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Rogue Dancer Film accepted into DepicT! super-short filmmaking competition as part of Encounters Film Festival

Rogue Dancer Journal is  proud to announce our 1 minute film, After The Reign: Confusion, has been selected for the DepicT! Short Film Competition in Bristol U.K.  This Rogue Dancer will be attending. You can view all the super-short films and VOTE here. DepicT! is Watershed’s international short film competition that, since its creation by Brief Encounters in 1998, has been challenging filmmakers to create 90 second ultra-short masterpieces. The focus is on uncovering emerging international filmmaking talent, which shows originality, imagination and the ability to engage in just a minute and a half. Much has changed in the worlds … Continue reading Rogue Dancer Film accepted into DepicT! super-short filmmaking competition as part of Encounters Film Festival

“After The Reign: Confusion” wins Best Performance Art 180 Award @ Avalonia Festival III

We have a few award winners already announced with much more to come. Let’s start with our (for films three minutes and under in run time) for Jennifer Tarrazi-Scully and her After The Reign: Confusion starring Sharon Carelock.  “After the Reign: Confusion is a wonderful display of … Continue reading “After The Reign: Confusion” wins Best Performance Art 180 Award @ Avalonia Festival III

(DIY dancer) Encore: Dance on Film Pushes For New Audiences and Community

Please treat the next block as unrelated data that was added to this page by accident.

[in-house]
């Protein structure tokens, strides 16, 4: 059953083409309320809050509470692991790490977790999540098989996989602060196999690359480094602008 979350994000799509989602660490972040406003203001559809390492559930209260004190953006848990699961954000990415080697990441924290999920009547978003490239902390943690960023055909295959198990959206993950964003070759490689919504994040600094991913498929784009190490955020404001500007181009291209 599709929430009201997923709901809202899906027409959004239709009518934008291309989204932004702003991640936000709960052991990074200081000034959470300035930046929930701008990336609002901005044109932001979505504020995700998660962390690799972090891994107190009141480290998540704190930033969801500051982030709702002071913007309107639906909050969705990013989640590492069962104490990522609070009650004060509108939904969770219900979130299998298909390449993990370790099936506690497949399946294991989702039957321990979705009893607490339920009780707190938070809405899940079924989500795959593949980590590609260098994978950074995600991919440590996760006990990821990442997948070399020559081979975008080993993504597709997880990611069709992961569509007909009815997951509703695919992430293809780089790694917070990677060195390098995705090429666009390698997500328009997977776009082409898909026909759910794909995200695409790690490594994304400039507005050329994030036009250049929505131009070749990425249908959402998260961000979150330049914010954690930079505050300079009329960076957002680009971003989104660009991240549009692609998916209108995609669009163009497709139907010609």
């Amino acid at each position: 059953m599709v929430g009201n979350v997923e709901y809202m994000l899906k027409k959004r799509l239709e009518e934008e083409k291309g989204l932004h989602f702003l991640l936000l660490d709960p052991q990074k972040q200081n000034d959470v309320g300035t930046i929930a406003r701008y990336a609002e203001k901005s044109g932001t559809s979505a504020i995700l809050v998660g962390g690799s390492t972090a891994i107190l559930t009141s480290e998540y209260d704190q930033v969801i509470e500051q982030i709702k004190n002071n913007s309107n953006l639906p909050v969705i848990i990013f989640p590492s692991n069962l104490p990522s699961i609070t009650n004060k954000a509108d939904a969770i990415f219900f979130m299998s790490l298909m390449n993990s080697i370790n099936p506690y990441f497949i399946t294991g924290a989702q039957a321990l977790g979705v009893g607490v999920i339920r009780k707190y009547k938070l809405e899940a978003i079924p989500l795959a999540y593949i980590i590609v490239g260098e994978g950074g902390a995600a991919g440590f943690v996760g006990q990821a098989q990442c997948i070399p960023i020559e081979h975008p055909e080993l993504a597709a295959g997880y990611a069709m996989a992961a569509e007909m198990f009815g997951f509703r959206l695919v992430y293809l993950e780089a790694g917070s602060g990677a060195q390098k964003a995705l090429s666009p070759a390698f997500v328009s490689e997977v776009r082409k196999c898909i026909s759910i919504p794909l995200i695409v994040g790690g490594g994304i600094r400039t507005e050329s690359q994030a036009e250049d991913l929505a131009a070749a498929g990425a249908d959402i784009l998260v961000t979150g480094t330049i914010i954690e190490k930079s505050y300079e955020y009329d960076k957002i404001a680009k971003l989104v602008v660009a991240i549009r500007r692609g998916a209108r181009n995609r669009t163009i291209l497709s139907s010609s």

Four years ago, EnCore: Dance on Film Curator and Adjudicator, Jennifer Tarrazi-Scully, realized that there wasn’t a convenient place carved out for dance on film in Atlanta. Tarrazi-Scully was formerly a staff member for Core Dance, a contemporary dance organization with home bases in Atlanta and Houston. Tarrazi-Scully began her career as a dancer and transitioned into film and arts administration after becoming a mother. Her work has led her to believe dance on film is essential to bringing dance to a wider community: “I have always said, in regards to dance being a somewhat unapproachable art form, that it isn’t that people don’t ‘like’ dance, it’s that they don’t know anything about it. Seeing a dance performance is not something people think about on date night. I am thrilled that dance artists are finding success in this medium [film], and it is becoming a shareable entity. Now people can research, see cutting edge contemporary artists or historical works and fall in love the way I did in my formative years.” Continue reading (DIY dancer) Encore: Dance on Film Pushes For New Audiences and Community